Evaluating the Intra-Industry Comparability of Sustainability Reports: The Case of the Oil and Gas Industry
2. Literature Review and Contextual Framework
3. Research Design and Materials
3.1. Methods and Data Collection
3.2. Analytical Framework: Stages of the Research
Conflicts of Interest
|№||Aspect from GRI and GRI Oil and Gas Supplement||Number of Companies||% of Subsample 1||% of Sample 0|
|2.||Occupational Health and Safety||14||88%||34%|
|3.||Effluents and Waste||13||81%||32%|
|8.||Training and Education||10||63%||24%|
|11.||Compliance (with Environmental Law)||8||50%||20%|
|12.||Emergency Preparedness (Oil and Gas Supplement)||8||50%||20%|
|13.||Indirect Economic Impacts||7||44%||17%|
|15.||Compliance (with Laws in Social Sphere)||7||44%||17%|
|16.||Asset Integrity and Process Safety (Oil and Gas Supplement)||7||44%||17%|
|17.||Biodiversity (Ecosystem Services, Including Biodiversity)||6||38%||15%|
|18.||Supplier Environmental Assessment||6||38%||15%|
|19.||Diversity and Equal Opportunity||6||38%||15%|
|20.||Labor Practices Grievance Mechanisms||6||38%||15%|
|21.||Product and Service Labeling||6||38%||15%|
|23.||Supplier Assessment for Labor Practices||5||31%||12%|
|24.||Customer Health and Safety||5||31%||12%|
|25.||Reserves (Oil and Gas Supplement)||4||25%||10%|
|27.||Supplier Human Rights Assessment||4||25%||10%|
|28.||Compliance (with Laws in the Sphere of Product Safety)||4||25%||10%|
|31.||Products and Services||3||19%||7%|
|33.||Equal Remuneration for Women and Men||3||19%||7%|
|34.||Freedom of Association and Collective Bargaining||3||19%||7%|
|35.||Human Rights Grievance Mechanisms||3||19%||7%|
|37.||Supplier Assessment for Impacts on Society||3||19%||7%|
|38.||Grievance Mechanisms for Impacts on Society||3||19%||7%|
|42.||Environmental Grievance Mechanisms||2||13%||5%|
|45.||Fossil Fuel Substitutes (Oil and Gas Supplement)||2||13%||5%|
|46.||Forced or Compulsory Labor||1||6%||2%|
|48.||Assessment (of Human Rights Practices)||1||6%||2%|
|50.||Investment (in Human Rights)||0||0%||0%|
|51.||Involuntary Resettlement (Oil and Gas Supplement)||0||0%||0%|
|Material Aspect||Number of Companies||Indicators||Number of Companies||%|
|Emissions||14||G4-EN15: Direct greenhouse gas (GHG) emissions (Scope 1)||12||86%|
|G4-EN16: Energy indirect GHG emissions (Scope 2)||11||79%|
|G4-EN17: Other indirect GHG emissions (Scope 3)||4||29%|
|G4-EN18: GHG emissions intensity||10||71%|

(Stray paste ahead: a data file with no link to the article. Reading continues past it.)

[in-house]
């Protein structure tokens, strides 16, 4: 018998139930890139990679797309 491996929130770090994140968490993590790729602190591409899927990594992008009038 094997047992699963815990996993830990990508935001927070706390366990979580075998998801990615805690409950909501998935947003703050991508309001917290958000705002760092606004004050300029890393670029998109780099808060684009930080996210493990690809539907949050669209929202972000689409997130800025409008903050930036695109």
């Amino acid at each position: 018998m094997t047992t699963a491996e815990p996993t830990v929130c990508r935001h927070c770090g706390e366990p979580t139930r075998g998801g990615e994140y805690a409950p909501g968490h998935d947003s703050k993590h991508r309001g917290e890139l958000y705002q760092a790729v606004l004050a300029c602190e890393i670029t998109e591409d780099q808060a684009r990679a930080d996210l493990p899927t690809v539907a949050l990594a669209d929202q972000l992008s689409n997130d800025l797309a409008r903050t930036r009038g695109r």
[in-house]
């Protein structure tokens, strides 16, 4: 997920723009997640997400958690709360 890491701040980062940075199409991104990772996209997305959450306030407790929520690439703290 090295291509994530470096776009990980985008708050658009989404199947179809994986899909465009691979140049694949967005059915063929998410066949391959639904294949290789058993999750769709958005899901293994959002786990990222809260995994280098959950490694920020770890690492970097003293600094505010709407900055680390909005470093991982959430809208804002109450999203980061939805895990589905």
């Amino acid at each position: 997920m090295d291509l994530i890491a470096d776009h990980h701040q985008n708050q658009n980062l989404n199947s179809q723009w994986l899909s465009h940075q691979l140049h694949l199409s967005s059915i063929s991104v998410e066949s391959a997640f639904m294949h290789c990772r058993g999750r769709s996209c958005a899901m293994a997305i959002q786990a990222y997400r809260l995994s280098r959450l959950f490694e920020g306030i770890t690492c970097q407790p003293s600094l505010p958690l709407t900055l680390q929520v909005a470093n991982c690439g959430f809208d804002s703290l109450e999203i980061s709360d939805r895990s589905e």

|G4-EN19: Reduction of GHG emissions||6||43%|
|G4-EN20: Emissions of ozone-depleting substances (ODS)||7||50%|
|EN-21: NOX, SOX, and other significant air emissions||12||86%|
|Occupational Health and Safety||14||G4-LA5: Percentage of total workforce represented in formal joint management–worker health and safety committees that help monitor and advise on occupational health and safety programs||9||64%|
|G4-LA6: Types and rates of injury, occupational diseases, lost days, and absenteeism, and total number of work-related fatalities by region and gender||14||100%|
|G4-LA7: Workers with high incidence or high risk of disease related to their occupation||8||57%|
|G4-LA8: Health and safety topics covered in formal agreements with trade unions||8||57%|
|Effluents and Waste||13||G4-EN22: Total water discharge by quality and destination||11||85%|
|G4-EN23: Total weight of waste by type and disposal method||11||85%|
|G4-EN24: Total number and volume of significant spills||11||85%|
|G4-EN25: Weight of transported, imported, exported, or treated waste deemed hazardous under the terms of the Basel Convention 2||7||54%|
|G4-EN26: Identity, size, protected status, and biodiversity value of water bodies and related habitats significantly affected by the organization’s discharge of water and runoff||5||38%|
|OG5: Volume and disposal of formed or produced water||6||46%|
|OG6: Volume of flared and vented hydrocarbon||7||54%|
|OG7: Amount of drilling waste (drill mud and cuttings) and strategies for treatment and disposal||6||46%|
|Economic Performance||12||G4-EC1: Direct economic value generated and distributed||11||100%|
|G4-EC2: Financial implications and other risks and opportunities for the organization’s activities due to climate change||5||45%|